Creating Pinterest Ads

As we have already seen Pinterest can be a fantastic place to generate organic traffic and gain social proof. Recently Pinterest rolled out Promoted Pins which is their version of Facebook Ads. Pinterest has a much different, simplified and image focused ad buying experience than the for mentioned Facebook. Our intention with this article is get affiliates started with their very first Pinterest Ad. If you do not have a Pinterest account yet, or are unfamiliar with Pinerest take a look at Using Pinterest To Generate Free Traffic to get started.

Promoted Pins

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Promoted Pins is currently wait listed, but they are letting in large numbers of users every week. Once accepted into the program a Promoted Pins button will appear on our homepage. Click “Promote Pins,” to begin the Pinterest ad buying adventure!

Engagement Campaign

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The first page we will be taken too is Pinterest Analytics. From this page we will be able to see our overall impressions, engagement and spend. This area is very useful for determining which ads are performing to expectation and which ads need to be shut off. Promoted Pins has recently added Engagement Campaigns (PPE) and originally launched with Traffic Campaigns (CPC). Since Pinterest is great for sustained organic reach we should start off with an Engagement Campaign to get pins circulating Pinterest. To start an Engagement Campaign click “Promote” located in the top right of the screen and select “Boost Engagement.”

Pick a Pin

The next step is to choose the pin we wish to promote. Before selecting a pin to promote there are a few best practices and tips that affiliates should be aware of. Click on over to Pinterest “Pinning” Tips to learn the ins and outs of creating a proper pin. We like to keep active on Pinterest using the tips detailed in the free traffic report, giving us a great starting point when selecting a pin to promote. Sorting by “30-day most repinned” it looks like a couple of shirts have been getting some nice organic reach, and seeing this we decided to create an ad for the “Yes They Are Natural” Shirt.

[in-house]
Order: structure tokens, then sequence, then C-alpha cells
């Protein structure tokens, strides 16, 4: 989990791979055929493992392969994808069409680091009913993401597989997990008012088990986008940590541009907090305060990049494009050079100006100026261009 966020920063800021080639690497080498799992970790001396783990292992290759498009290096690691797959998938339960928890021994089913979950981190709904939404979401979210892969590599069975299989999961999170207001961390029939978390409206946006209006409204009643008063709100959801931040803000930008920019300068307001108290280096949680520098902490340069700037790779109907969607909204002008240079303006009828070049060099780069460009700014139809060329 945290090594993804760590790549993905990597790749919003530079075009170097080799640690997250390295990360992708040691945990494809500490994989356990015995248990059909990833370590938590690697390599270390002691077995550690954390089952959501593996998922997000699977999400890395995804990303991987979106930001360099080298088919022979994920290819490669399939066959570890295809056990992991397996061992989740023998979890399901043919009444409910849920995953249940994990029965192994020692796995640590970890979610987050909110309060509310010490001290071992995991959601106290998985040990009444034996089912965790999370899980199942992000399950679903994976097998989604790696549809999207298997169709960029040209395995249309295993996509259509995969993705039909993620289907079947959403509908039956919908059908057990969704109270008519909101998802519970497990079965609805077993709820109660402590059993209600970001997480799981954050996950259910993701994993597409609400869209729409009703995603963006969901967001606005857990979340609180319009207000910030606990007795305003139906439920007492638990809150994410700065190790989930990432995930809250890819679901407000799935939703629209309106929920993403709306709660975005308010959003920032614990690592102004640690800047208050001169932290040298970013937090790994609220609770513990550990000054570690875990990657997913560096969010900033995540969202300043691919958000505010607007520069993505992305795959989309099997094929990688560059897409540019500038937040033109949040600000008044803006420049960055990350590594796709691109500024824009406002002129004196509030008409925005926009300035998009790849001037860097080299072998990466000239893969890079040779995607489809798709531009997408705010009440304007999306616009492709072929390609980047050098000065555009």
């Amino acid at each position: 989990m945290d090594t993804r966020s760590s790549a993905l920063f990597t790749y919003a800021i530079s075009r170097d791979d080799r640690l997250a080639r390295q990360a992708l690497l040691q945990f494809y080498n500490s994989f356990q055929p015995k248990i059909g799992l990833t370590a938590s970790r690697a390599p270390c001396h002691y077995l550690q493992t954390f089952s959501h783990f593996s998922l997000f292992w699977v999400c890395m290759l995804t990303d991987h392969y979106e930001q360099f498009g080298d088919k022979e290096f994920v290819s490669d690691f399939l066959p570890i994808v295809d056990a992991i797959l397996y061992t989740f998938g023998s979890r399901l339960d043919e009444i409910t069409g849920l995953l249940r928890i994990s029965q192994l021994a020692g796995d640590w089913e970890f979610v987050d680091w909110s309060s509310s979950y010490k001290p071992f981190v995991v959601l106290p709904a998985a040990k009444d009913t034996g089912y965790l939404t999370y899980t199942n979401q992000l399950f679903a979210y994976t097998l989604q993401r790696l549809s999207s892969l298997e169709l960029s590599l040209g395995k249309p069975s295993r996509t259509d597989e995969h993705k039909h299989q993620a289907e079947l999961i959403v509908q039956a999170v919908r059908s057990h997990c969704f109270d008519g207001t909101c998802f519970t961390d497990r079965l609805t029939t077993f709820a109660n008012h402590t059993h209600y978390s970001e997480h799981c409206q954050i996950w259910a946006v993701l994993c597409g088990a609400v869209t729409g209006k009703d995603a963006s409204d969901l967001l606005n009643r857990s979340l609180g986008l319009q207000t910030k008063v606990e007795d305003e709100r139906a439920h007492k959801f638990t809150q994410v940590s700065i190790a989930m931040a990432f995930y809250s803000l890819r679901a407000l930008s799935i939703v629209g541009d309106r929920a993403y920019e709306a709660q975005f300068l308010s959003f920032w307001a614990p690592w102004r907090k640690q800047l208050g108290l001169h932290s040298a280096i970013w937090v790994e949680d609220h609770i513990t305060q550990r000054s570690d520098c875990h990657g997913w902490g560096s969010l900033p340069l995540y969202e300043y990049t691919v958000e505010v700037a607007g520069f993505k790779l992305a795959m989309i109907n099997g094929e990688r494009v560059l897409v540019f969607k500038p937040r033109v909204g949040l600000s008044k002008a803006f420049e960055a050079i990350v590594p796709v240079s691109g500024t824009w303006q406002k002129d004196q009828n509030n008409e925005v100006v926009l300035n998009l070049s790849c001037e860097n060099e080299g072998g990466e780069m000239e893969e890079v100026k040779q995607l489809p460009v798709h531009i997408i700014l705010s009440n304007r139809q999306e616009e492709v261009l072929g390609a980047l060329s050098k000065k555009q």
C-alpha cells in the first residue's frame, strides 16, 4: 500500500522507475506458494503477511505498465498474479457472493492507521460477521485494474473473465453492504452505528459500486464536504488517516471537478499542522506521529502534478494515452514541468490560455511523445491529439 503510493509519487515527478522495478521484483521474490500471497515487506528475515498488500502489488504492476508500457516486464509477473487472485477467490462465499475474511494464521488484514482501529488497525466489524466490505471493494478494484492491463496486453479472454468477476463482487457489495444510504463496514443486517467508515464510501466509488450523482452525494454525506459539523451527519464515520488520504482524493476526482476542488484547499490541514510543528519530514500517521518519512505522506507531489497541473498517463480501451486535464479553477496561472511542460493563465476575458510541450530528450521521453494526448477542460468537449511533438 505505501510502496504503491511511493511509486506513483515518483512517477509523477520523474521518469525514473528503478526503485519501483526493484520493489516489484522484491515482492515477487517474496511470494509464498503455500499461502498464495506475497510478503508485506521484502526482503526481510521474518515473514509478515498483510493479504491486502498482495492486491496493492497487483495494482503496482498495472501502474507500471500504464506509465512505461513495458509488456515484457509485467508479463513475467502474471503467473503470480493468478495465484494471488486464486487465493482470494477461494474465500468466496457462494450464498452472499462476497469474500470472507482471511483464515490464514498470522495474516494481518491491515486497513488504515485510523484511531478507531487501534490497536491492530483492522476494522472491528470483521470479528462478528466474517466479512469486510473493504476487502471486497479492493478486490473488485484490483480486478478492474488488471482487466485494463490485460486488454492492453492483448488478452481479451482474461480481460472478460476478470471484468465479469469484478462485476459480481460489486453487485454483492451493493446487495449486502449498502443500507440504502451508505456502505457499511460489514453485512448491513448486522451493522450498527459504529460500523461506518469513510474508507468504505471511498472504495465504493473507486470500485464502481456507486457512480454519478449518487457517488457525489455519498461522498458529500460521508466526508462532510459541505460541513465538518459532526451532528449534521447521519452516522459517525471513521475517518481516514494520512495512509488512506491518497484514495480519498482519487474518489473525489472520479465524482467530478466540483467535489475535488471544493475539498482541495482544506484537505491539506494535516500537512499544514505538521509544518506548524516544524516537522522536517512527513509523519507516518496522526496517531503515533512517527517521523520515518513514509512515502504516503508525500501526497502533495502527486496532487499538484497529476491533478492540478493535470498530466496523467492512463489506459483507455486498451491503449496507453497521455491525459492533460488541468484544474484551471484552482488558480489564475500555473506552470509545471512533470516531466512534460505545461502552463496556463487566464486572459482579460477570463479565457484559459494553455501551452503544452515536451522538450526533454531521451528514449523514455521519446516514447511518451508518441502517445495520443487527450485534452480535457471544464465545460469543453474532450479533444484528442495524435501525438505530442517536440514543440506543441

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Audience and Budget

Targeting an audience on Pinterest is not as expansive as Facebook’s AI, but it is also much simpler. Ad buying on Pinterest is really just bidding on the key words that Pinterest users are searching. To find the most efficient marketplace to promote a shirt on, it will be beneficial to search some of the terms you are considering bidding on. For “Yes They Are Natural” a search was made on geek, geek funny and geek chic. These three terms all contained relevant content, and other product placement where the pin would fit in nicely. We can also target by location, language, device and gender. Most shirts that are run on Pinterest should be targeted toward women since the user base is about 95% women.

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Where as Facebook is generally set to auto bid, Pinterest ads will have to be manually bid. We prefer to run $10-$20 daily budgets on Pinterest with a $0.20 max cost per engagement (CPE). If our audience base is engaging with our content at a rate that would cost more than a $0.20 max bid we have hit the wrong consumer base for our product. If targeted properly our effective cost per engagement (eCPE) will be much lower, ideally $0.01. On Pinterest affiliates only pay for engagement on the paid link, but not any of the re-pinned engagement, creating eCPE.

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Pinterest Analytics

Place the order for the pin, and after the ad is approved Pinterest will begin showing our pin to the target audience. Pinterest Analytics will show impressions, engagement and spend per key word search term. This is where we will determine whether or not an ad is profitable, and whether to scale up or shut down an ad. Pinterest will update its stats every 24 hours, so check in daily to see how the pin is performing.

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